• Spring Break's origins lie in a trip a New York swim team took to Florida in 1938.

  • Early next month, we should get a picture of how much higher prices were this March as compared with a year ago.

  • For February, inflation was 7.9% higher than it was in February 2021, and that was its biggest increase in 40 years.

  • But it's not just gas and groceries; the cost of renting a place to live was 17% higher in February than it was last year at that time, that's according to realtor.com, and it means rent costs are at their highest level ever.

  • With Spring Break getting underway, inflations in the prices of tickets for travel and eventsit's on menus and in activities, but there's so much pent-up demand to get out of the house following the lockdowns and restrictions related to COVID-19.

  • How are Americans balancing inflation and entertainment?

  • We were just gonna come and blow it out.

  • For families who haven't traveled much in the last 2 to 3 years...

  • It's given me time to save up and to get organized and budget it.

  • ... they're determined to take a trip in spite of the sticker shock.

  • From here in California, where tourists are paying some of the highest gas prices in the nation, to higher airfares due to unprecedented demand to higher hotel rates like here in Miami Beach, where the average price is more than $500 a night.

  • On the travel website Kayak, recent searches show the average price of domestic flights to Panama City, Florida, for example, is $494.

  • In March of 2019, that would've averaged just over $300.

  • The Cabara family flew from Milwaukee, Wisconsin to Los Angeles.

  • Once we got out here, we realized that things are very expensive right now.

  • They decided against a rental car.

  • The average rental car in the US, according to Kayak, averages $76 a day, more than $20 higher than two years ago.

  • But even without a rental car...

  • We're actually spending more money in Uber than we are in flying out here.

  • That's likely because regular gas is, on average, more than $4 a gallon this month, the highest of any month in history, up from 2.51 in March of 2019.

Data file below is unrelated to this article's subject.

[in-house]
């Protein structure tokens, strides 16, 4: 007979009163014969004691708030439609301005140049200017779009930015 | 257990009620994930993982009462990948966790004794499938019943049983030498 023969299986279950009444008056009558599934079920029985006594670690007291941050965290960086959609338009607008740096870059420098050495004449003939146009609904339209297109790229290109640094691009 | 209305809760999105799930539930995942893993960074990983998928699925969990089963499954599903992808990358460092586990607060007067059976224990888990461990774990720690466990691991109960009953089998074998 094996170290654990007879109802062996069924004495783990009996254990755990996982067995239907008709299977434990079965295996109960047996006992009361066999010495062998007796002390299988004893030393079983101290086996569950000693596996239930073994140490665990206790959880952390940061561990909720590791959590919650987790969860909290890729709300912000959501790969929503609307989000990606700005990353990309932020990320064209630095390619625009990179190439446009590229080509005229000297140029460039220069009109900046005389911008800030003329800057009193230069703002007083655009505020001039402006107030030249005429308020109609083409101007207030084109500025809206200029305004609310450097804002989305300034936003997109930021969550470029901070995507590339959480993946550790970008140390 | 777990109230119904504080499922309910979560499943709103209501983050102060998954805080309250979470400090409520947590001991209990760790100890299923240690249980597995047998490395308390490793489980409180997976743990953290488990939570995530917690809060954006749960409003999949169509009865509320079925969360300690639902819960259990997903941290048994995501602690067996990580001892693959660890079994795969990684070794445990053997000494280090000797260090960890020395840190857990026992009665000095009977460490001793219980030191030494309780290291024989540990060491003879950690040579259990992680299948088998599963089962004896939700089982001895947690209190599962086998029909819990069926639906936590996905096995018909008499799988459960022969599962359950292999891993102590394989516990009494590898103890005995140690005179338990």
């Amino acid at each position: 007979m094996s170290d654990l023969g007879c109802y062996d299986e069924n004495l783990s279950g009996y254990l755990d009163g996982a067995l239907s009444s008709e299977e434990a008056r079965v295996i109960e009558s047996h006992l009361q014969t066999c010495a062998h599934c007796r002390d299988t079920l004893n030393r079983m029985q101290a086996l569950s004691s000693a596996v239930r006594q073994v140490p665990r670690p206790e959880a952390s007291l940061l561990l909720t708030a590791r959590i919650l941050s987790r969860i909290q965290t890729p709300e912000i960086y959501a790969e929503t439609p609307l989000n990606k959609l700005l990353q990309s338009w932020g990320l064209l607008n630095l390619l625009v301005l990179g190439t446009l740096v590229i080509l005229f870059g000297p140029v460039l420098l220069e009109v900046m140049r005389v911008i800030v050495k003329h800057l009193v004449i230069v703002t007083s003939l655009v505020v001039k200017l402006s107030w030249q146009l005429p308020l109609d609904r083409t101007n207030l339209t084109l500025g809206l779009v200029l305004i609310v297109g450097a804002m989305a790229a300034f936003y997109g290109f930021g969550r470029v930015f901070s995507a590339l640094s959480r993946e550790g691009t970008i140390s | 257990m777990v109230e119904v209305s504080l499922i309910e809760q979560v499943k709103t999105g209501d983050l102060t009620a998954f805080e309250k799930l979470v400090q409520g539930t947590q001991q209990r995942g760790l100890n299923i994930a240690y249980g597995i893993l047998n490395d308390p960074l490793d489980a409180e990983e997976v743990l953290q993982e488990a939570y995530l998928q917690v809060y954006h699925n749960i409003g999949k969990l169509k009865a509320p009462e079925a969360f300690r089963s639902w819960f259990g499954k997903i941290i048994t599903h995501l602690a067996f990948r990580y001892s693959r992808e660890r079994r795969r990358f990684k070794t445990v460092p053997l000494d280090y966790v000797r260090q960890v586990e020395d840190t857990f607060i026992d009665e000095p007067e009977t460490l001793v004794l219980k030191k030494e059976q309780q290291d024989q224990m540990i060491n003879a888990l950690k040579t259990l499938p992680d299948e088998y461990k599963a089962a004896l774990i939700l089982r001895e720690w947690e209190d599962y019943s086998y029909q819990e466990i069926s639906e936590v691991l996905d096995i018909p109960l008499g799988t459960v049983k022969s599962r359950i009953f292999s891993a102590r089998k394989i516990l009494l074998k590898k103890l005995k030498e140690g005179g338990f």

• That's affecting the owner of Starline Tours, who says the company typically spends $100 a day on fuel for these buses, and now, they're spending $220 every day.

  • We still maintained our prices at the moment, but we're going to have to look at going to full summer pricing right now rather than waiting until the summer.

  • Kayak shows hotel rates averaging about $300 per night, up nearly $70 since March of 2019.

  • Even theme parks will cost you more, from paid express lines to pricier food.

  • It is adding up; it's expensive to just eat 'cause these boys don't...they play around, they don't play around, they're hungry all the time.

  • People are accepting it and they're going...now, maybe they're making adjustments along the way.

  • While the cheapest single-day Disney tickets stayed the same price since 2019, there are now fewer days priced at value season.

  • Meanwhile, a discount tracking website, Mouse Savers, shows the most expensive types of tickets at Disneyland and Disney World during the busiest season jumped 11 or 12% from two years ago.

  • Wherever they go, however much it costs, some families say they just need to get out of the house now, and they'll scale back later.

  • [I] Think we will probably make a smaller summer vacation because we made a big Spring Break vacation.

  • Since the invention of the soft drink, which probably dates back to Schweppes in the 1780s, people and companies have been tinkering with different flavors.

  • This one is gonna sound either really good or really nasty.

  • A cola company and a pancake company have teamed up to produce Pepsi Maple Syrup.

  • IHOP is involved in the project.

  • Yes, it's gonna be sweet, doubtful it's gonna be all-natural.

  • Either way, it's not gonna be in stores, at least at first.

  • 2,000 winners of an online sweepstakes will get their very own six-pack.

  • Sometimes companies get "Schwepped" up in possibilities and "Sprites" in all the sugar they "cane"; not everyone's a "Fanta" that and not all of them have the "Moxie" to step "7-up" and make something "Fresca".

  • But before someone "Barq's" at them and thinks "Shaz" to go to the doctor to "Pepper" him with health questions, remember, soft drinks are all big "fizzness".

  • I'm Carl Azuz.

  • Colchester is a town in Vermont, and it's there we heard from Colchester High School. Let's go, Lakers!

  • Our YouTube channel is the only place to request a shout-out.

Sun, sand, and syrup separately sum up today's show.

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Never Before Seen Views Of The Sun | March 29, 2022

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    林宜悉 posted on 2022/04/04